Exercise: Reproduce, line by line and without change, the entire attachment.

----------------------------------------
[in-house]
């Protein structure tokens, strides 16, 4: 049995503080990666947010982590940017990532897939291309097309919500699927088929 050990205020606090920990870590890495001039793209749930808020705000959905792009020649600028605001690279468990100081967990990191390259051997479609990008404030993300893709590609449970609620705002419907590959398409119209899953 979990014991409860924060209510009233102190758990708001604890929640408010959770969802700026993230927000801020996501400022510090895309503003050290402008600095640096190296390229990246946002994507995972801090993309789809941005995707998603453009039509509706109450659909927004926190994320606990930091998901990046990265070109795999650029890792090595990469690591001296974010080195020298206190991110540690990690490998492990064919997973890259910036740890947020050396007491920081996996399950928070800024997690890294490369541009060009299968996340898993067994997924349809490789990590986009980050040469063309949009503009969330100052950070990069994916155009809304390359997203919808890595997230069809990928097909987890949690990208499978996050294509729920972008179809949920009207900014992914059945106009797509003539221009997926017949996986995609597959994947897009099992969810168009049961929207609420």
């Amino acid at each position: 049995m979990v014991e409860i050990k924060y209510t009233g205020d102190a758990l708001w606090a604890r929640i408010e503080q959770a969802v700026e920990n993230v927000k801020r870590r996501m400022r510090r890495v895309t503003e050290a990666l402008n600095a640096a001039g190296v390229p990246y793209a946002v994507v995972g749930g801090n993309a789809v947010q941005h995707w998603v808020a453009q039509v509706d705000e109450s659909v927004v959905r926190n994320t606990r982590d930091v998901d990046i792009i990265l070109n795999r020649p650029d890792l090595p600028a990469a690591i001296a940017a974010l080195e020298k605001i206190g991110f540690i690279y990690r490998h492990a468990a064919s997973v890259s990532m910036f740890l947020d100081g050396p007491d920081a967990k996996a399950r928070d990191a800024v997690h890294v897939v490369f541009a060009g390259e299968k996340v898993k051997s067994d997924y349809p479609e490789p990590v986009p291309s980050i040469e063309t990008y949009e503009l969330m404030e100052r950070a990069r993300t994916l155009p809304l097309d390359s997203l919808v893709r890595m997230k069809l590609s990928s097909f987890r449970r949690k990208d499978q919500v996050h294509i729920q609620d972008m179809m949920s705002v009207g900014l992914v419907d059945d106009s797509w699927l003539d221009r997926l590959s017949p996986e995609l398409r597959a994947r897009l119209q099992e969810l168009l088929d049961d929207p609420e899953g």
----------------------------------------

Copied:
[in-house]
């Protein structure tokens, strides 16, 4: 049995503080990666947010982590940017990532897939291309097309919500699927088929 050990205020606090920990870590890495001039793209749930808020705000959905792009020649600028605001690279468990100081967990990191390259051997479609990008404030993300893709590609449970609620705002419907590959398409119209899953 979990014991409860924060209510009233102190758990708001604890929640408010959770969802700026993230927000801020996501400022510090895309503003050290402008600095640096190296390229990246946002994507995972801090993309789809941005995707998603453009039509509706109450659909927004926190994320606990930091998901990046990265070109795999650029890792090595990469690591001296974010080195020298206190991110540690990690490998492990064919997973890259910036740890947020050396007491920081996996399950928070800024997690890294490369541009060009299968996340898993067994997924349809490789990590986009980050040469063309949009503009969330100052950070990069994916155009809304390359997203919808890595997230069809990928097909987890949690990208499978996050294509729920972008179809949920009207900014992914059945106009797509003539221009997926017949996986995609597959994947897009099992969810168009049961929207609420």
């Amino acid at each position: 049995m979990v014991e409860i050990k924060y209510t009233g205020d102190a758990l708001w606090a604890r929640i408010e503080q959770a969802v700026e920990n993230v927000k801020r870590r996501m400022r510090r890495v895309t503003e050290a990666l402008n600095a640096a001039g190296v390229p990246y793209a946002v994507v995972g749930g801090n993309a789809v947010q941005h995707w998603v808020a453009q039509v509706d705000e109450s659909v927004v959905r926190n994320t606990r982590d930091v998901d990046i792009i990265l070109n795999r020649p650029d890792l090595p600028a990469a690591i001296a940017a974010l080195e020298k605001i206190g991110f540690i690279y990690r490998h492990a468990a064919s997973v890259s990532m910036f740890l947020d100081g050396p007491d920081a967990k996996a399950r928070d990191a800024v997690h890294v897939v490369f541009a060009g390259e299968k996340v898993k051997s067994d997924y349809p479609e490789p990590v986009p291309s980050i040469e063309t990008y949009e503009l969330m404030e100052r950070a990069r993300t994916l155009p809304l097309d390359s997203l919808v893709r890595m997230k069809l590609s990928s097909f987890r449970r949690k990208d499978q919500v996050h294509i729920q609620d972008m179809m949920s705002v009207g900014l992914v419907d059945d106009s797509w699927l003539d221009r997926l590959s017949p996986e995609l398409r597959a994947r897009l119209q099992e969810l168009l088929d049961d929207p609420e899953g």